How Do You Kill Bagworms?

How to Kill Bagworms

What are they? 

Bagworms are actually a type of moth. They create a very distinct spindle-shaped bag which resembles a small pine cone. Bagworm eggs will overwinter in these bags attached to branches by a silk thread. There can be well over 500 eggs inside a single bag! So what factors cause bagworms to show up in your landscaping, and how can you get rid of bagworms for good? We have a few suggestions…

Caterpillars in the bag

When the larvae hatch and emerge from the bag in the spring, they feed on the host plant for about six weeks. Each of these caterpillars creates their own bag from silk and bits of plant material. The bag starts out at about a quarter of an inch long, and typically by the end of the summer reaches a length of 2″.

​Females will basically stay in this bag their whole life, even after pupation. Males will emerge to mate as a small moth with clear wings. After mating, the female bagworm will lay her eggs in the bottom of the bag and then die, starting the cycle over again.

What plants do bagworms eat?

Bagworms can eat quite a few different types of trees and shrubs. 128 different varieties actually! Generally, though they are found on conifers. Leyland cypress and junipers seem to be some of their favorites here in Virginia, but they can feed from other cypress varieties, pines, spruce, arborvitae, and even cedars.

​If left unchecked, they will defoliate the host plant, often resulting in the death of the tree or shrub because it becomes too weak.

Distinct Spindle-Shaped Bags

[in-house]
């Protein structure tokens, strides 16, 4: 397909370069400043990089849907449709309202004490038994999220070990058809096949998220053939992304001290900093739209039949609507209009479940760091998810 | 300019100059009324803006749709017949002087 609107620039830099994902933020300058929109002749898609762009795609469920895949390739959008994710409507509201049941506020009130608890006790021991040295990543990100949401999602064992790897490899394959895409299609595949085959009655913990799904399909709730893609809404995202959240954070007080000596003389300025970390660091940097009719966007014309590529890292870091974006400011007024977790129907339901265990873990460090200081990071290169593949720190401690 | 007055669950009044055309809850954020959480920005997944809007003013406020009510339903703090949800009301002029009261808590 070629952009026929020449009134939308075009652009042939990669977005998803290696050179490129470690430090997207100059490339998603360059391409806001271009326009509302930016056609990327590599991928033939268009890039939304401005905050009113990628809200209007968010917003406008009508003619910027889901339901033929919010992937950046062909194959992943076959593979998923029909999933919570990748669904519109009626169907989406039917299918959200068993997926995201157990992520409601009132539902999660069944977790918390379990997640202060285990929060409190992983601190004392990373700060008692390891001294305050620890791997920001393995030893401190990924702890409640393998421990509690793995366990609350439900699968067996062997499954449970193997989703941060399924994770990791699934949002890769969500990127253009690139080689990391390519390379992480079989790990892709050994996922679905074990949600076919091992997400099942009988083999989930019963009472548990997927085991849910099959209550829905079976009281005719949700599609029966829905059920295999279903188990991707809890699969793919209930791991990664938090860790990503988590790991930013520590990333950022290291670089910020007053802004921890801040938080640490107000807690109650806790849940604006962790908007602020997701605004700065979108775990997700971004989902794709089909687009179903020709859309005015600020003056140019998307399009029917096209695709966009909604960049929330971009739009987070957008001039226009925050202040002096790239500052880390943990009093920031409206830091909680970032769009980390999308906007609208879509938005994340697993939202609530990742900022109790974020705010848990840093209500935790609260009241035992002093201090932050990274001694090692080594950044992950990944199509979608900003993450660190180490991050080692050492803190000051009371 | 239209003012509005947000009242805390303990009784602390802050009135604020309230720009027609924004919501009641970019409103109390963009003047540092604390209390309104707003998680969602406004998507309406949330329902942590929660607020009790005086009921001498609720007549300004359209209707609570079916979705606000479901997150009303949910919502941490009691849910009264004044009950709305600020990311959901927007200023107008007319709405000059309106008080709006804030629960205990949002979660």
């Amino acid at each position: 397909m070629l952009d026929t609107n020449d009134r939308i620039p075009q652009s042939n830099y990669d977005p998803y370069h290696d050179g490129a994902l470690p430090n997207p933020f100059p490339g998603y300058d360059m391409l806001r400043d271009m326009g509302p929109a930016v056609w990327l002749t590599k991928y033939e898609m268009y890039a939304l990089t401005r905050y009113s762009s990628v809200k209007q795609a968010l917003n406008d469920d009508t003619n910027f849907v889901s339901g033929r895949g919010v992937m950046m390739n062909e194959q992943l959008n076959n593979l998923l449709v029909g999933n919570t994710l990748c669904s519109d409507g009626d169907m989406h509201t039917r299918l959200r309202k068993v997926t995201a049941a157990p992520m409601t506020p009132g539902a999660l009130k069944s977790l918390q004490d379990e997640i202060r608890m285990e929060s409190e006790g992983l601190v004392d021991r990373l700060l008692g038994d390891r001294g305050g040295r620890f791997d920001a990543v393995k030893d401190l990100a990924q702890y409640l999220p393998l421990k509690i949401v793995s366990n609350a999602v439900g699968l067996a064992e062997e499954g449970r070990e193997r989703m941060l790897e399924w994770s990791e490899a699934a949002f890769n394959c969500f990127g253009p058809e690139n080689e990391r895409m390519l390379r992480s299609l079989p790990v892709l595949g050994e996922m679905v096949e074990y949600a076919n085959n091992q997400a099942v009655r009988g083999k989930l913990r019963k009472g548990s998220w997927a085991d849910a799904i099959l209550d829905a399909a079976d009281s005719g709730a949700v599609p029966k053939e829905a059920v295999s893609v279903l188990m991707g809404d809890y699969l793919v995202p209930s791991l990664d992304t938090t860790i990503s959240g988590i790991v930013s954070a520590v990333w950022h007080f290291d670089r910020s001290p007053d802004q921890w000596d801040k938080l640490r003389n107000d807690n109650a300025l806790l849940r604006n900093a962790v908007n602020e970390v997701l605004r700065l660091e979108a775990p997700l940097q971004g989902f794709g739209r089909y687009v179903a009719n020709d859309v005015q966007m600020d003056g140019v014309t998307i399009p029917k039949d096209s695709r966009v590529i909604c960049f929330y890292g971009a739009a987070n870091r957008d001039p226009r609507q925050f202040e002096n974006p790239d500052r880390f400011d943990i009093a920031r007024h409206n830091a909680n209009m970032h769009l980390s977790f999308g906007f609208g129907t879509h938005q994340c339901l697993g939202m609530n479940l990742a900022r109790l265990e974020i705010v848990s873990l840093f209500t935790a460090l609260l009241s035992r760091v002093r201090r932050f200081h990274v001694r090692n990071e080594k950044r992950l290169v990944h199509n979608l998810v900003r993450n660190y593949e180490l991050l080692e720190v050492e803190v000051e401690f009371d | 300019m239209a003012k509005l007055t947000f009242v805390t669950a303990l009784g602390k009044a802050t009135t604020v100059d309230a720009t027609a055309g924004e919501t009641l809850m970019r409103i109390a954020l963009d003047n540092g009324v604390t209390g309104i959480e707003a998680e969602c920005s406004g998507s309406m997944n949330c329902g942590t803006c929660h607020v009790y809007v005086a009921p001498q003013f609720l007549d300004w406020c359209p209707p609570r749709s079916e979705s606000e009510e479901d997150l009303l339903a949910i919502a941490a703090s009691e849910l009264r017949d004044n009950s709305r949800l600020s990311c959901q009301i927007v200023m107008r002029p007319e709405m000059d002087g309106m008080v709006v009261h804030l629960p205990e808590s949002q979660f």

How do I get rid of bagworms? 

Because there are many eggs per bag, bagworms can and will spread extremely quickly. If you notice them, it is very important to take care of the problem right away. Here are a few options.
  • The most effective bagworm removal strategy
Handpicking is by far the best way to control them. It’s simple, and can be done with no toxic insecticides. Once picked, the “bags” should be soaked in a bucket of soapy water to suffocate the eggs. 
  • Organic bagworm spray
In some situations, handpicking may be too time consuming or impractical if the worms are attached to high branches. Bacillus thuringiensis is a naturally occurring bacteria found in the soil, and is available in powder or spray form. Bacillus thuringiensis contains a protein that is toxic to bagworms, but generally safe to other wildlife. You will need to time your application with the emergence of the larva- typically this happens in June. Often, you will need to repeat the application a few times about a week apart for effective control.
  • Preventing bagworms with dormant oil
Dormant Oil can be used to control bagworms, but it does not have a 100% success rate. Oils work by suffocating the pests, forming a coating on their body and blocking their ability to breath. Using oil before bagworms appear usually is a good idea to stay ahead of the problem. Oil can also help control other pests like scale or mites.
  • Why you shouldn’t use insecticide
There are plenty of insecticides that will do the trick. However, I recommend avoiding these at all costs, as they will cause harm to other insects in the vicinity.
How to Prevent Bagworms